2021 New Mexico Statutes
Chapter 30 - Criminal Offenses
Article 3 - Assault and Battery
Section 30-3-9.2 - Assault; battery; health care personnel.

Universal Citation: NM Stat § 30-3-9.2 (2021)

A. As used in this section:

(1) "health facility" means a public or private hospital, outpatient facility, diagnostic and treatment center, rehabilitation center or infirmary. "Health facility" also includes those facilities that, by federal regulation, must be licensed by the state to obtain or maintain full or partial, permanent or temporary federal funding, but "health facility" does not include a skilled nursing facility, a nursing facility or other long-term residential care facility;

(2) "health care worker" means an employee of a health facility or a licensed emergency medical technician; and

(3) "in the lawful discharge of the health care worker's duties" means engaged in the performance of the duties of a health care worker.

B. Assault upon a health care worker consists of:

(1) an attempt to commit a battery upon the person of a health care worker who is in the lawful discharge of the health care worker's duties; or

(2) any unlawful act, threat or menacing conduct that causes a health care worker who is in the lawful discharge of the health care worker's duties to reasonably believe that the health care worker is in danger of receiving an immediate battery.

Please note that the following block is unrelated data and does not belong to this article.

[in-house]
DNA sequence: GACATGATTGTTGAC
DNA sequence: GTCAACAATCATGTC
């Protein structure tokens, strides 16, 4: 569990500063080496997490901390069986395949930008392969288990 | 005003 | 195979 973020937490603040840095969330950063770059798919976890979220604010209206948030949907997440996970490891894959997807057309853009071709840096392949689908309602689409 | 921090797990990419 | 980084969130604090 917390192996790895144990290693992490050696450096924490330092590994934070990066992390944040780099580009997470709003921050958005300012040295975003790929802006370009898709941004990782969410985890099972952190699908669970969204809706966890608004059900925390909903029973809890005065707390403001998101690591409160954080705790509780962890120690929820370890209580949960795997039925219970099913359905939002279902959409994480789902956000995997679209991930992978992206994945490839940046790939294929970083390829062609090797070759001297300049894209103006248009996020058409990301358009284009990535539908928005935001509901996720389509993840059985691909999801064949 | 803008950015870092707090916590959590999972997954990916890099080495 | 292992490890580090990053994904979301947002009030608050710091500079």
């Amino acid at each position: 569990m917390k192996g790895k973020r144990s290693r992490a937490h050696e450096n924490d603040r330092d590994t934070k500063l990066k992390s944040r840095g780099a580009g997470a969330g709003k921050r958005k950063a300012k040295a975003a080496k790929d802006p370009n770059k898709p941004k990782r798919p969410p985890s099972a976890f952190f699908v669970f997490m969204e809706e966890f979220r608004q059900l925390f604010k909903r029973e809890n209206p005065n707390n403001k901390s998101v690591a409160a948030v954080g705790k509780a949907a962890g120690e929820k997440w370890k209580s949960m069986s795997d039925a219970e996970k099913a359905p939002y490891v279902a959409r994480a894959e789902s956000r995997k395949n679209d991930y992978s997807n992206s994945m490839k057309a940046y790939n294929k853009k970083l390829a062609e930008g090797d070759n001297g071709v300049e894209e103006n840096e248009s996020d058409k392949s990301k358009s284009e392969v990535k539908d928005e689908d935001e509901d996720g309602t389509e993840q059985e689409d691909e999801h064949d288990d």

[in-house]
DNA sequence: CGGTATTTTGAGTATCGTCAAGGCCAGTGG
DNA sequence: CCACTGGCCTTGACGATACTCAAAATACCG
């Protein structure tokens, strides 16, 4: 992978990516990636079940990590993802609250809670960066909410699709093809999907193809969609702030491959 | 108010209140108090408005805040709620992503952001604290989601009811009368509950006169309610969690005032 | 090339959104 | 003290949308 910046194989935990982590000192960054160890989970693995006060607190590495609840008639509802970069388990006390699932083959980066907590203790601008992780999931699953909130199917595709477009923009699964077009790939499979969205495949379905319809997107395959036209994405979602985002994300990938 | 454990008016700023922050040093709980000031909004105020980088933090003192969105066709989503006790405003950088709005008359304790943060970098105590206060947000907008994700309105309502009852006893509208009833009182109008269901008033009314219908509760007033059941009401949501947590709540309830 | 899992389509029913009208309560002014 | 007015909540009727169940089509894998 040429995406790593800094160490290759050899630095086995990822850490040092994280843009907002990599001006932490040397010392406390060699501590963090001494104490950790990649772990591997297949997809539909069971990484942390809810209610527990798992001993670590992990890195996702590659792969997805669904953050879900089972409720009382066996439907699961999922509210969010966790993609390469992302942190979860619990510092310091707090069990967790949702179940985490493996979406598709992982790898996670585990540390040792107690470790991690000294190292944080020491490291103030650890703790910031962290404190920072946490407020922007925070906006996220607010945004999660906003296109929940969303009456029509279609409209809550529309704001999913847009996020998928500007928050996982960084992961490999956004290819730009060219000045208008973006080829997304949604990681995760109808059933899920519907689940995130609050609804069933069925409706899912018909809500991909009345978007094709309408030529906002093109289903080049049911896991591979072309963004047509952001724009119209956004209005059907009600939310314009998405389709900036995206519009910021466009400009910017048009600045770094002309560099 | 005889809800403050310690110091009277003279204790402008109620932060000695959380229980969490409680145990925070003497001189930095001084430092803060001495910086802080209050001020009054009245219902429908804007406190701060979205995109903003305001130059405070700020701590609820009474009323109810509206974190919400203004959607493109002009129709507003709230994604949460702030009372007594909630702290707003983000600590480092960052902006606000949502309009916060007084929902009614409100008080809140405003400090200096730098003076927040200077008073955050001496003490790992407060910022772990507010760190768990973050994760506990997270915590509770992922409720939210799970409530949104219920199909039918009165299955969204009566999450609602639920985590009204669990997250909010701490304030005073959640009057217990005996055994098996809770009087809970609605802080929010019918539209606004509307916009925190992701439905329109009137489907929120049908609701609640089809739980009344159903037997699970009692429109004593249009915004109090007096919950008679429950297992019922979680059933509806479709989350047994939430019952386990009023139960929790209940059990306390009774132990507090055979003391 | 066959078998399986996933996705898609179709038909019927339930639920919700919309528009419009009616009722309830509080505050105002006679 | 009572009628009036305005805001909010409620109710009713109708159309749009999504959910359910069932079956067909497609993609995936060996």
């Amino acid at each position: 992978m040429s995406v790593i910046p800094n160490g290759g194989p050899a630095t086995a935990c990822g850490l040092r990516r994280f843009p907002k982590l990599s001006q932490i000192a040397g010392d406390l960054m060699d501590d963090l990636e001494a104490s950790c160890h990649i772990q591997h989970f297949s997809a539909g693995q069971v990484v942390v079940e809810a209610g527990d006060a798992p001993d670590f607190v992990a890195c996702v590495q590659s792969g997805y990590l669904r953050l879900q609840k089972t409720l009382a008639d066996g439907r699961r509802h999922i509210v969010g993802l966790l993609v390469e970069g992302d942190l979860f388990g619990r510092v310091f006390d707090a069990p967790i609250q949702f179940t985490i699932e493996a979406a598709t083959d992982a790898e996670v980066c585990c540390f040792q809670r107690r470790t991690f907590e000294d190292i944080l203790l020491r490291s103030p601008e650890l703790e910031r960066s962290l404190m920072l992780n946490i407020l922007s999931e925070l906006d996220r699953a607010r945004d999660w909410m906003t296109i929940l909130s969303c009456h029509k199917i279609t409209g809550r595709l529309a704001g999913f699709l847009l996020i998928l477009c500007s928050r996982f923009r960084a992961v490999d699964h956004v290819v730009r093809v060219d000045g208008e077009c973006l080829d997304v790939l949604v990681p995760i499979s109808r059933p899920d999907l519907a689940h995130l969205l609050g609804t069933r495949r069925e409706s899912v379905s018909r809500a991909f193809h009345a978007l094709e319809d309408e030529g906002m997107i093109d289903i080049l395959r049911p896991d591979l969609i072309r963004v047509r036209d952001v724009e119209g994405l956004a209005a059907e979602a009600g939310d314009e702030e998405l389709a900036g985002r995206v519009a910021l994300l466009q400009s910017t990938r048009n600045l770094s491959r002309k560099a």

Whoever commits assault upon a health care worker is guilty of a misdemeanor.

C. Aggravated assault upon a health care worker consists of:

(1) unlawfully assaulting or striking at a health care worker with a weapon while the health care worker is in the lawful discharge of the health care worker's duties; or

(2) willfully and intentionally assaulting a health care worker who is in the lawful discharge of the health care worker's duties with intent to commit any felony.

Whoever commits aggravated assault upon a health care worker is guilty of a third degree felony.

D. Assault with intent to commit a violent felony upon a health care worker consists of assaulting a health care worker who is in the lawful discharge of the health care worker's duties with intent to kill the health care worker.

Whoever commits assault with intent to commit a violent felony upon a health care worker is guilty of a second degree felony.

E. Battery upon a health care worker is the unlawful, intentional touching or application of force to the person of a health care worker who is in the lawful discharge of the health care worker's duties, when done in a rude, insolent or angry manner.

Whoever commits battery upon a health care worker is guilty of a fourth degree felony.

F. Aggravated battery upon a health care worker consists of the unlawful touching or application of force to the person of a health care worker with intent to injure that health care worker while the health care worker is in the lawful discharge of the health care worker's duties.

Whoever commits aggravated battery upon a health care worker, inflicting an injury to the health care worker that is not likely to cause death or great bodily harm but does cause painful temporary disfigurement or temporary loss or impairment of the functions of any member or organ of the body, is guilty of a fourth degree felony.

Whoever commits aggravated battery upon a health care worker, inflicting great bodily harm or does so with a deadly weapon or in any manner whereby great bodily harm or death can be inflicted, is guilty of a third degree felony.

G. A person who assists or is assisted by one or more other persons to commit a battery upon a health care worker who is in the lawful discharge of the health care worker's duties is guilty of a fourth degree felony.